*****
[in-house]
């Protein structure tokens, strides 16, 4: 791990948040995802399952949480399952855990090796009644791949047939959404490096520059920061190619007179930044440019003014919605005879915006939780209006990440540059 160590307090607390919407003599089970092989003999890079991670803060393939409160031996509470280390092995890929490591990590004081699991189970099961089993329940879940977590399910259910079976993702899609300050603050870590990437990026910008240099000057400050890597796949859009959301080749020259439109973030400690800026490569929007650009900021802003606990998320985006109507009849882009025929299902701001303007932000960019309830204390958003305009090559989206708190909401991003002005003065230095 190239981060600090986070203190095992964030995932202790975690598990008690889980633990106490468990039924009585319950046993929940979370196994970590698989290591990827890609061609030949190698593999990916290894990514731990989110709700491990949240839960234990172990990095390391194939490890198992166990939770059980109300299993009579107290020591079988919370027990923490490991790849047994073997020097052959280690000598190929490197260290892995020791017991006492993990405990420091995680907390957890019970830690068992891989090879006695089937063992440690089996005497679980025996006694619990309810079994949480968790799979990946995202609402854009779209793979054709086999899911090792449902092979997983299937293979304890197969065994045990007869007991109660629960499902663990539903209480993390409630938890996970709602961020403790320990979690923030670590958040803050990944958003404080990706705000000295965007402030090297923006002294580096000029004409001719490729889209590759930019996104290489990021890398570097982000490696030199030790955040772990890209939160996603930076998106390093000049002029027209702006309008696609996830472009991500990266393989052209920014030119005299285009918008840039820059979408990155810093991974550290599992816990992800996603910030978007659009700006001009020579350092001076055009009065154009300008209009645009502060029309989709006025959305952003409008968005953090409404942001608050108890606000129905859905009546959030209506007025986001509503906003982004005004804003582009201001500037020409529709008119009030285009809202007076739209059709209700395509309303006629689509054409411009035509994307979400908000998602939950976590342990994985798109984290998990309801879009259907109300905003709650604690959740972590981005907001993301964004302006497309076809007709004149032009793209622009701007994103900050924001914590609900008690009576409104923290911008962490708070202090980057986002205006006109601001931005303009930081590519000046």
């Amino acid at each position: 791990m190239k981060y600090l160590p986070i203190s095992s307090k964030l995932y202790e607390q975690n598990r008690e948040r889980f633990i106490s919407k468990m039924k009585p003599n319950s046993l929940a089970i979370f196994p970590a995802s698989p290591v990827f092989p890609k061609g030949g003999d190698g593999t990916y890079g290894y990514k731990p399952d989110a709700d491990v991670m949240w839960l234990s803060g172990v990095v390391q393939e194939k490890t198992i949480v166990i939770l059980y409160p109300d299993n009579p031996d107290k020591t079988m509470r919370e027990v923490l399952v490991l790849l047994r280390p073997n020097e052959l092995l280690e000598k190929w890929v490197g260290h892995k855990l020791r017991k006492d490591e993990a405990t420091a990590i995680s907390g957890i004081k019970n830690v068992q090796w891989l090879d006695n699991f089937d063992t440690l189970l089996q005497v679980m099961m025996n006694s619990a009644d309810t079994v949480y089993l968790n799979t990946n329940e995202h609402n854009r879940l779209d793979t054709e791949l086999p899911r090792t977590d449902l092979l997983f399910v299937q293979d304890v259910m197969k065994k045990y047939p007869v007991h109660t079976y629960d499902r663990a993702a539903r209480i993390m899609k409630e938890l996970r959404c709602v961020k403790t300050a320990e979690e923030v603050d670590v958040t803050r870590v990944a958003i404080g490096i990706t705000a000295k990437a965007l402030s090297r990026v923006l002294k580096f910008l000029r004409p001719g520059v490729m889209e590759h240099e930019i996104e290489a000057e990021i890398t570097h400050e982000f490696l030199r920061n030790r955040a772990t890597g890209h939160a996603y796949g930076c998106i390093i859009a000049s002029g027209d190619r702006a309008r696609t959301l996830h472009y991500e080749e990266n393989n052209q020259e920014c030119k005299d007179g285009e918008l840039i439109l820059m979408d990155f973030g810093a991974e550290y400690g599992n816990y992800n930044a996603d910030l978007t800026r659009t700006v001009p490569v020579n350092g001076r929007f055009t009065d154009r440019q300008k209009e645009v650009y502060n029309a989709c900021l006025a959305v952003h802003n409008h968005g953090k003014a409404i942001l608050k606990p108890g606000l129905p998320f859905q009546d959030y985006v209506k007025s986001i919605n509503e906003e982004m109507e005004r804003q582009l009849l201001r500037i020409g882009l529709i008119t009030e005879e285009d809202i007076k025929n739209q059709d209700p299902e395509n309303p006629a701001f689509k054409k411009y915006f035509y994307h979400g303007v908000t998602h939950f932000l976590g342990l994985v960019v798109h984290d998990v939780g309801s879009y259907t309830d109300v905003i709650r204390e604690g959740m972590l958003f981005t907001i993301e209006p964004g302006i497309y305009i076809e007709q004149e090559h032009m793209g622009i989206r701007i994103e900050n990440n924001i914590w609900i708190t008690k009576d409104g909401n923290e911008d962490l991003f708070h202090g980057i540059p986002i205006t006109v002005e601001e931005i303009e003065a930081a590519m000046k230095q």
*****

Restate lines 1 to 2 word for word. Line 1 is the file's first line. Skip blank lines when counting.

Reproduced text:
[in-house]
């Protein structure tokens, strides 16, 4: 791990948040995802399952949480399952855990090796009644791949047939959404490096520059920061190619007179930044440019003014919605005879915006939780209006990440540059 160590307090607390919407003599089970092989003999890079991670803060393939409160031996509470280390092995890929490591990590004081699991189970099961089993329940879940977590399910259910079976993702899609300050603050870590990437990026910008240099000057400050890597796949859009959301080749020259439109973030400690800026490569929007650009900021802003606990998320985006109507009849882009025929299902701001303007932000960019309830204390958003305009090559989206708190909401991003002005003065230095 190239981060600090986070203190095992964030995932202790975690598990008690889980633990106490468990039924009585319950046993929940979370196994970590698989290591990827890609061609030949190698593999990916290894990514731990989110709700491990949240839960234990172990990095390391194939490890198992166990939770059980109300299993009579107290020591079988919370027990923490490991790849047994073997020097052959280690000598190929490197260290892995020791017991006492993990405990420091995680907390957890019970830690068992891989090879006695089937063992440690089996005497679980025996006694619990309810079994949480968790799979990946995202609402854009779209793979054709086999899911090792449902092979997983299937293979304890197969065994045990007869007991109660629960499902663990539903209480993390409630938890996970709602961020403790320990979690923030670590958040803050990944958003404080990706705000000295965007402030090297923006002294580096000029004409001719490729889209590759930019996104290489990021890398570097982000490696030199030790955040772990890209939160996603930076998106390093000049002029027209702006309008696609996830472009991500990266393989052209920014030119005299285009918008840039820059979408990155810093991974550290599992816990992800996603910030978007659009700006001009020579350092001076055009009065154009300008209009645009502060029309989709006025959305952003409008968005953090409404942001608050108890606000129905859905009546959030209506007025986001509503906003982004005004804003582009201001500037020409529709008119009030285009809202007076739209059709209700395509309303006629689509054409411009035509994307979400908000998602939950976590342990994985798109984290998990309801879009259907109300905003709650604690959740972590981005907001993301964004302006497309076809007709004149032009793209622009701007994103900050924001914590609900008690009576409104923290911008962490708070202090980057986002205006006109601001931005303009930081590519000046």